Chris Helme, who first rose to prominence as the front man of John Squire’s post-Stone Roses band ‘The Seahorses’ released his brand new solo album on the 27th of August 2012. Still rightfully remembered for the anthemic Britpop classics Love Is The Law and Blinded By The Sun - songs that evoked everything the 90’s stood for, the excitement, the culture and the bands that provided a voice in a period of political and social imbalance. Present day societal context may well in fact mirror those times but the man himself, now, appears cut from an entirely different cloth.
Helme’s is an enviable back catalogue, bolstered further by his acclaimed works with The Yards, but it’s The Rookery’s knack for melody and imaginative, intricate, three-way guitar interplay that brings each track to such lush, blossoming, climaxes. Add to this Helme’s keen ear for arranging and those brooding string passages resonate even more deeply.
Recorded in just 9 days at The Rookery, a country hideaway nestled in the wilds of the Yorkshire Dales, the album reveals a beguiling vulnerability in both Helme’s voice and lyrics. The wonderfully restrained Darkest Days’ somber refrain, ‘Following you, leads me astray’, rings out with the sentiment of changing direction, putting paid to past misdemeanors, while on the forthcoming single Long Way Round, Helme is found resolute in his plaintive cry, ‘Now you’ve found yourself, you’re on your own’. An apt lyric indeed as his solo path turns this dramatic corner.
There is plenty on offer here as Chris and producer Sam Forrest (Nine Black Alps) showcase their depth of sonic understanding as fuzzed out guitars are married with distorted Mellotron, melting strings, whistling feedback and haunting orchestral vocals.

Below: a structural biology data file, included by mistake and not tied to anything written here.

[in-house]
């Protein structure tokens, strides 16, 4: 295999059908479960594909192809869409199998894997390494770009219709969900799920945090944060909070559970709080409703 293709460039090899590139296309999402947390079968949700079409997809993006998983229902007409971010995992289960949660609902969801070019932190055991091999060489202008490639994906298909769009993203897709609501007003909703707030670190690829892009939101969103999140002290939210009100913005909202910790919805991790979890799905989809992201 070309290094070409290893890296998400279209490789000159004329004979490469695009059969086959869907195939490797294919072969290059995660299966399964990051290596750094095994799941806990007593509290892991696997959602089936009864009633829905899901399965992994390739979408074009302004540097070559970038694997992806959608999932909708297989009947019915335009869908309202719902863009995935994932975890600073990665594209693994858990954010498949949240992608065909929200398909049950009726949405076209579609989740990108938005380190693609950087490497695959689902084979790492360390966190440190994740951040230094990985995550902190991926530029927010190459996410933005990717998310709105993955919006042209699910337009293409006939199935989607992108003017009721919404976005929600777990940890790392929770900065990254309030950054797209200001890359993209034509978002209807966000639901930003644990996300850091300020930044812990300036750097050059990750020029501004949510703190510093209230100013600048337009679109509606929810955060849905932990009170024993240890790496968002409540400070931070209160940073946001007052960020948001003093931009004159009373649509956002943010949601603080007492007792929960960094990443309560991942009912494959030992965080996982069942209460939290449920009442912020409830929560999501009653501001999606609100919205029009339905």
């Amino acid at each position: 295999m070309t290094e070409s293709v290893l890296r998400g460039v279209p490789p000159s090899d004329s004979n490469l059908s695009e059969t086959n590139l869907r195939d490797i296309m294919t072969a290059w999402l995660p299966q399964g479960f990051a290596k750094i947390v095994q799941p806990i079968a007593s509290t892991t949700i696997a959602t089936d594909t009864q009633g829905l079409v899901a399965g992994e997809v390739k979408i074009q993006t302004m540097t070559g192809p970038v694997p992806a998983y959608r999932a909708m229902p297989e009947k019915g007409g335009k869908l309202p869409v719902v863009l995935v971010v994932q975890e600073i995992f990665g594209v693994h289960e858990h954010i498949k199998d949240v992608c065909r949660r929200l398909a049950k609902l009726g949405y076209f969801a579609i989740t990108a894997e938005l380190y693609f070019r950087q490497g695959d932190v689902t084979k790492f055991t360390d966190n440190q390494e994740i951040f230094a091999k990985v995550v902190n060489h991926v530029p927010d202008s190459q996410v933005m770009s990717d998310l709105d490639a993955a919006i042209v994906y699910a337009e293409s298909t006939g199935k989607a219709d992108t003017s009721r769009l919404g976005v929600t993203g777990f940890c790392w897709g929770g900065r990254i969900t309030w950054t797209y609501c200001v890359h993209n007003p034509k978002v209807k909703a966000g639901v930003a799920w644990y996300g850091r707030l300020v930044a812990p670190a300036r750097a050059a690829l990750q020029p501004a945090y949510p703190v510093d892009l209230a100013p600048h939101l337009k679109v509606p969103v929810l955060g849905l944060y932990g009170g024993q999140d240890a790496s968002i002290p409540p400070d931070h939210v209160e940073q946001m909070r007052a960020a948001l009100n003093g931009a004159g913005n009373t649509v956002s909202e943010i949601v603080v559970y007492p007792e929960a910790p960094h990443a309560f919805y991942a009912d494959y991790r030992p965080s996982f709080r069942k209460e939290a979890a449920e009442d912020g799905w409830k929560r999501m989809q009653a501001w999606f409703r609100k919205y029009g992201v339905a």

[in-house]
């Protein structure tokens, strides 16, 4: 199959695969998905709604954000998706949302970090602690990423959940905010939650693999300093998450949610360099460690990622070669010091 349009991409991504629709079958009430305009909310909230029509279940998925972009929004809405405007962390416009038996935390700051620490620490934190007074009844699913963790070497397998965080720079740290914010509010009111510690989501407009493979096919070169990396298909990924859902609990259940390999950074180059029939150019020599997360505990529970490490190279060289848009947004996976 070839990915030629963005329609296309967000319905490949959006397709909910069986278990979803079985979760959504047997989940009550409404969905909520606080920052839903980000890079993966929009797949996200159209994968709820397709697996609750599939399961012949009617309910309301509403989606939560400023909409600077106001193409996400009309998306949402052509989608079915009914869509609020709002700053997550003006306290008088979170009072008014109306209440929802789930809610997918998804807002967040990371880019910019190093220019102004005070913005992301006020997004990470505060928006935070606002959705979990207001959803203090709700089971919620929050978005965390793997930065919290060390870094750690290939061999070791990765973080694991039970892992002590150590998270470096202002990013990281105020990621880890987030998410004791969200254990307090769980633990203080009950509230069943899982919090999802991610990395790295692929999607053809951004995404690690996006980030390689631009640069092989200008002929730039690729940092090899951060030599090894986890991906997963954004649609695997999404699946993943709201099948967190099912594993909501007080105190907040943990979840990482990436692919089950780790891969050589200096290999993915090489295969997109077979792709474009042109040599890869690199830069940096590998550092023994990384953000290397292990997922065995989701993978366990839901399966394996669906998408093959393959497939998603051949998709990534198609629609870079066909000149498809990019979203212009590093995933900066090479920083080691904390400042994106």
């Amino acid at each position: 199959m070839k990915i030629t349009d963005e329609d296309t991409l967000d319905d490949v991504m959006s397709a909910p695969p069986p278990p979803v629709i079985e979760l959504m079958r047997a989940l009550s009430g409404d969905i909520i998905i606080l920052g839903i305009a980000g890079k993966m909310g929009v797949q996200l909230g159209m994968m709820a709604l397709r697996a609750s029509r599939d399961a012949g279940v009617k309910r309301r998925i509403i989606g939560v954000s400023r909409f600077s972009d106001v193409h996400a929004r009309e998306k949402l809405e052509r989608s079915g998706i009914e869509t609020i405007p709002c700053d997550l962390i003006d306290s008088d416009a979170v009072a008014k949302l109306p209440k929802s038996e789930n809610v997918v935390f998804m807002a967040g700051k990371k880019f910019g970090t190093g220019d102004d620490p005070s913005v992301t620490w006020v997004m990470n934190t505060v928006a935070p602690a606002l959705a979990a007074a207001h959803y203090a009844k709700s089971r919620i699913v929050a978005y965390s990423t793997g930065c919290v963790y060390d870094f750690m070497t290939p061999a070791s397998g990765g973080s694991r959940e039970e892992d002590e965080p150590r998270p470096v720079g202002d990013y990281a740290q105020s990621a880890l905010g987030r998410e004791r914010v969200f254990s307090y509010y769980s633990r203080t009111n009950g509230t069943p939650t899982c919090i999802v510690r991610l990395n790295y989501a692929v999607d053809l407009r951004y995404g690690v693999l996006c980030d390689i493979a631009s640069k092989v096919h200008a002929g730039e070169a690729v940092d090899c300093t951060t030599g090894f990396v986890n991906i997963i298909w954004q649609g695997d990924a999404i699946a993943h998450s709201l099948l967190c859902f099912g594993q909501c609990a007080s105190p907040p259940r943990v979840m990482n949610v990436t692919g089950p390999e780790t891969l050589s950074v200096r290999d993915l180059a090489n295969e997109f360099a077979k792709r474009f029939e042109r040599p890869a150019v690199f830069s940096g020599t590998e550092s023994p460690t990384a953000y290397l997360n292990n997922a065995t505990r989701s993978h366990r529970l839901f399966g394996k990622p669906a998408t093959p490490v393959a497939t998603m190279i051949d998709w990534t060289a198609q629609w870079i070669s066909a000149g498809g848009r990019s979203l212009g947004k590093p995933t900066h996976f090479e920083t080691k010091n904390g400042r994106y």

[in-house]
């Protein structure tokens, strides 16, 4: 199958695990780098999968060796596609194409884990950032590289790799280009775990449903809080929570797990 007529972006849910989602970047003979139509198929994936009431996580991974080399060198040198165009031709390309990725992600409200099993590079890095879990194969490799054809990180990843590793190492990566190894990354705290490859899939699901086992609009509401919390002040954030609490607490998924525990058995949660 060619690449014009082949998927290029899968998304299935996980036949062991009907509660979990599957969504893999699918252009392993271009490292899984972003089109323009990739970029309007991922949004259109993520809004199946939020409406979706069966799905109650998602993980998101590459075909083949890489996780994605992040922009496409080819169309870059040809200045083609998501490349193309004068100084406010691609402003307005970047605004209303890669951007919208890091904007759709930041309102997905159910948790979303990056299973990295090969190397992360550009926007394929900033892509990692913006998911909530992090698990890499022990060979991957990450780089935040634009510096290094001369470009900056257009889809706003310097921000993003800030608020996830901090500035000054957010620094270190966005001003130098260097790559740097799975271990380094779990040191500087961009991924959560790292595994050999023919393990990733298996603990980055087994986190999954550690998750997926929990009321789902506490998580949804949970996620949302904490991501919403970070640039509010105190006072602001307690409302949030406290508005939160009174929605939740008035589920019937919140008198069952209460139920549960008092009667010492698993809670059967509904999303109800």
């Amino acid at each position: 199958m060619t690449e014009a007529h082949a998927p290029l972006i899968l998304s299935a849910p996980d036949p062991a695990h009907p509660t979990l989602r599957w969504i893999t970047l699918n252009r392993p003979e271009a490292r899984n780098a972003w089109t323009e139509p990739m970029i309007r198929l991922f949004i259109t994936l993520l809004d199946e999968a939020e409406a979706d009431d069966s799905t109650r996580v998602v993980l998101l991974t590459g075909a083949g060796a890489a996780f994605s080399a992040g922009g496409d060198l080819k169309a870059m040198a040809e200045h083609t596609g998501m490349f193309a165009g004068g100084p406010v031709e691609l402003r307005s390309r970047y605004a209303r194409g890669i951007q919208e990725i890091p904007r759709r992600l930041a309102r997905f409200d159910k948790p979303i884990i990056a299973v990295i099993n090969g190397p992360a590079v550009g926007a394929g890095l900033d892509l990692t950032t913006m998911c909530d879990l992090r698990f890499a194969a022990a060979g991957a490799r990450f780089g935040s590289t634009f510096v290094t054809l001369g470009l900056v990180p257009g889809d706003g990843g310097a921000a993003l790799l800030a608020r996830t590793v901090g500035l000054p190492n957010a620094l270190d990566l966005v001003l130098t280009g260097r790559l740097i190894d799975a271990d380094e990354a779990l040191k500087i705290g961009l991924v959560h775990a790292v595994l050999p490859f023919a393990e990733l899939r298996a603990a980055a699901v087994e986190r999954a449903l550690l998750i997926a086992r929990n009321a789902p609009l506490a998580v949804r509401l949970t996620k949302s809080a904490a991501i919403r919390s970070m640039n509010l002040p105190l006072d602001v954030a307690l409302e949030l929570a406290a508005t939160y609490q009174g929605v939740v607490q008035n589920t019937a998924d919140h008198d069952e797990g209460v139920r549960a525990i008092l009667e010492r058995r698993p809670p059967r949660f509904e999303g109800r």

Melodies rooted in traditional folk structures are vividly reimagined on an album of startlingly rich variation. Even the Rolling Stones’ stomp of Daddy’s Farm bookended between the blues filth of Pleased and the gorgeously mellow Summer Girl, doesn’t stick out, testament to Helme’s most powerful weapon his voice.
This aspect to his music was never in question. From the earliest days of his career, his voice always commanded attention, and The Rookery’s variation is seemingly bound by this one continuous thread. File next to CSN&Y, Led Zeppelin 3, Buckley, The Coral, and enjoy.
“The Rookery wallows in folky introspection, echoing the fragility of Gram Parsons with the rustic side of Neil Young” Uncut
“Dreamy but driven indie folk. Enhanced by lavishly layered productions and a deftly deployed string quartet” Q Magazine
“This is a gold medal record from a superb musical talent, and proof, if any were ever needed that there was more than one musical legend in the Seahorses.” Classic Rock
“An acoustic gem of psych folk & perfectly weighted string arrangements, underpinned by great vocals that spin out in lyrical wonder” Tuppence Magazine
"Sumptuous" The Independent
She Makes War is the gloom-pop solo project of Bristol based multi-instrumentalist, visual artist and digital polymath Laura Kidd, whose independent albums "Disarm" and "Little Battles" have gained her an ardent international following over the last three years.
Bewitching audiences up and down the land with her atmospheric solo gigs on Telecaster, ukulele, megaphone, marching drum and loops, she also heads up the My Big Sister digital DIY community and her quarterly Breakfast With Apollo community and collaboration nights in London and Bristol aim to support, ignite and inspire.
Blending urgent, grungey guitars with processed beats, heady pop melodies and a liberal dusting of glitter, She Makes War has drawn comparisons to artists from Blur to Bat For Lashes, Throwing Muses, Bauhaus, Belly, Nirvana and the Smashing Pumpkins.
"These are utterly engaging, catchy pop songs that will stay with you a good long while after you’ve seen them performed. Music at it’s best, and if you’ve not managed to see She Makes War yet, then you’re missing out."